Working on a cause or leading a movement today means managing a team of people whose ages, backgrounds, work styles, expertise levels, and personality traits can be all over the place. And the backgrounds of your donors and stakeholders can be just as varied. Sooner or later, it raises the question: Are you prepared to manage the inevitable (though often hidden) tension that arises between young and old, new and experienced, impetuous and measured?
I've heard lots of stories in which a seasoned nonprofit veteran sees a new recruit to the cause begin to get attention for her ideas and becomes disgruntled, even resentful, while the new hire just thinks the more experienced colleague is being unreasonable and stubborn. Meanwhile, the tension between them mounts, with each wishing the other would just go away.
The same kind of tension can occur between organizations, creating a monumental stumbling block to significant, sustainable change as donors and supporters sort themselves into opposing camps.
That's more than a shame. According to the World Economic Forum's , "The world faced a growing number of complex and interconnected challenges in 2018. From climate change and slowing global growth to economic inequality, we will struggle if we do not work together in the face of these simultaneous challenges."
In other words, if we expect to make any progress on the urgent challenges at hand, it's imperative that we all do what we can to minimize this kind of tension.
I know, it sounds difficult. But it's not; it just requires a shift in mindset. You could, for example:
- Reach out to organizations or individuals you've never considered as a potential partner and initiate a conversation around a mutual purpose or shared goals related to something you have in common.
- Look to form partnerships that actively benefit constituents who are undeserved, or not served at all.
- Create joint ventures and co-marketing opportunities that focus donors' attention on a single objective, rather than distracting them with multiple appeals and calls to action.
How and Why It Works
Consider the World Economic Forum's . Through the initiative, WEF hopes to facilitate the creation of "inclusive, sustainable, efficient, and nutritious food systems through market-based action and collaboration in alignment with the ." Among other things, the initiative hopes to improve the ways food is tracked from where it's grown to where it is consumed (a process known as "traceability"). For traceability to work, however, unprecedented collaboration involving governments, tech companies, agribusinesses, retailers, food producers, and civil society leaders will have to take place and become the norm.
One key to success will be the reception afforded new entrants and players in already established food production and distribution systems.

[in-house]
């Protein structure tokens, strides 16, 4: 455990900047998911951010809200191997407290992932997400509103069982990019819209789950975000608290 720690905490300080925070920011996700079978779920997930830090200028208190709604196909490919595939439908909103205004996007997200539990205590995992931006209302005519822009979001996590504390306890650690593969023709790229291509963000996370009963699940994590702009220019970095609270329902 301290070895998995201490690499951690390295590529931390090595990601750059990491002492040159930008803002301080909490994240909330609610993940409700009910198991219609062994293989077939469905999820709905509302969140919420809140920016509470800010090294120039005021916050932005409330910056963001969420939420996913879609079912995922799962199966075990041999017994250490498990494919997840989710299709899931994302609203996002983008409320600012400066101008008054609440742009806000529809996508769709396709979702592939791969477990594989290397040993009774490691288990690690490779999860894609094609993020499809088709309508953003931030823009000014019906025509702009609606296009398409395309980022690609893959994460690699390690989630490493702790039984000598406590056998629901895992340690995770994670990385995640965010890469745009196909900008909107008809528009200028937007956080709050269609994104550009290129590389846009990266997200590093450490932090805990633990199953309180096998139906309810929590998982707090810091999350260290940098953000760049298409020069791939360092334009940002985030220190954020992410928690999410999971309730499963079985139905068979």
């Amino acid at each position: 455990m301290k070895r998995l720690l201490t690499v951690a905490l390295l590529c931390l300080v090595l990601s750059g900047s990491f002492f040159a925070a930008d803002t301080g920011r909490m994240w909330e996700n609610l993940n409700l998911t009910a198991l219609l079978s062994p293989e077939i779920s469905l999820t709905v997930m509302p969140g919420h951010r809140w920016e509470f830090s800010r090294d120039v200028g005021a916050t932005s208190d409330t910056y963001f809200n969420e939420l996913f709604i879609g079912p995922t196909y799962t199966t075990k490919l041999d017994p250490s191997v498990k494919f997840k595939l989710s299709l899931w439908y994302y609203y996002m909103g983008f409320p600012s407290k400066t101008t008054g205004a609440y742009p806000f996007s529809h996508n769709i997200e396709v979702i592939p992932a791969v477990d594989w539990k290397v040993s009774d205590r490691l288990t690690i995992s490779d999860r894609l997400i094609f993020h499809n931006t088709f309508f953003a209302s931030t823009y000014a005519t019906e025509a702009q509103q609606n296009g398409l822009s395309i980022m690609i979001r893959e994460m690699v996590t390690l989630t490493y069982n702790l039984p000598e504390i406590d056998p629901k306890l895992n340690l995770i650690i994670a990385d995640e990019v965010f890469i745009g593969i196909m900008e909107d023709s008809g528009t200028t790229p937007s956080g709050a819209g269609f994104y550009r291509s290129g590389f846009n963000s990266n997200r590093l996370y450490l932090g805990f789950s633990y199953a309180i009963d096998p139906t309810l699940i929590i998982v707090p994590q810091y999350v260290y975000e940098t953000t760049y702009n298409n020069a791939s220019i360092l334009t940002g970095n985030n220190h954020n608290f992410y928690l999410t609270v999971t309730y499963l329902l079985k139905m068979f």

Remember how I started this post?
- Will new concepts and challenges to current approaches be openly and honestly debated and weighed?
- Have "safe places" been established for the deliberate, authentic sharing of knowledge?
- Will stakeholders grant the space, time, resources, and tolerance for risk that are needed for real, sustainable innovation to take place?
In my opinion, the real issue hampering collaborations today arises from the very human desire each of us harbors to be the person who solves or dramatically advances an issue. Irony notwithstanding, that impulse is perhaps the biggest obstacle to any organization or group of people being real drivers of change.
Getting In Our Own Way
In a recent post here on PhilanTopic, I wrote about how we, as representatives of our organizations, want people to keep our nonprofits top-of-mind and appreciate us for the work we do, but that such a mindset runs counter to how people in real life actually engage with a cause, in that it tends to make us, rather than the people we want to help, the focus of attention.
Similarly, when we choose to partner with other organizations, it's often because we're interested in having more people learn how great our organization is. From annual reports that lack any discussion about things that failed to inauthentic marketing language, the message for donors is predictable: Our organization is the best positioned to solve a particular problem, and we’re working harder than anyone else to do so.
Such a mindset comes at a huge cost: over time, we lose sight of the bigger goal and shut ourselves off from new ideas that could help us address the problems we all want to fix.
Remember that the next time you're in a meeting and the discussion starts to pit a seasoned veteran against a new person, the way it’s always been done against the “let’s think different” approach, the way your organization does things against the way a partner does things. Only by recognizing that we all have biases and acknowledging that neither we nor our organization have a monopoly on good ideas can we hope to advance meaningful and lasting social change. It may not be easy, but it's definitely worth the effort.
Derrick Feldmann (@derrickfeldmann) is the author of , the founder of the Millennial Impact Project, and lead researcher at .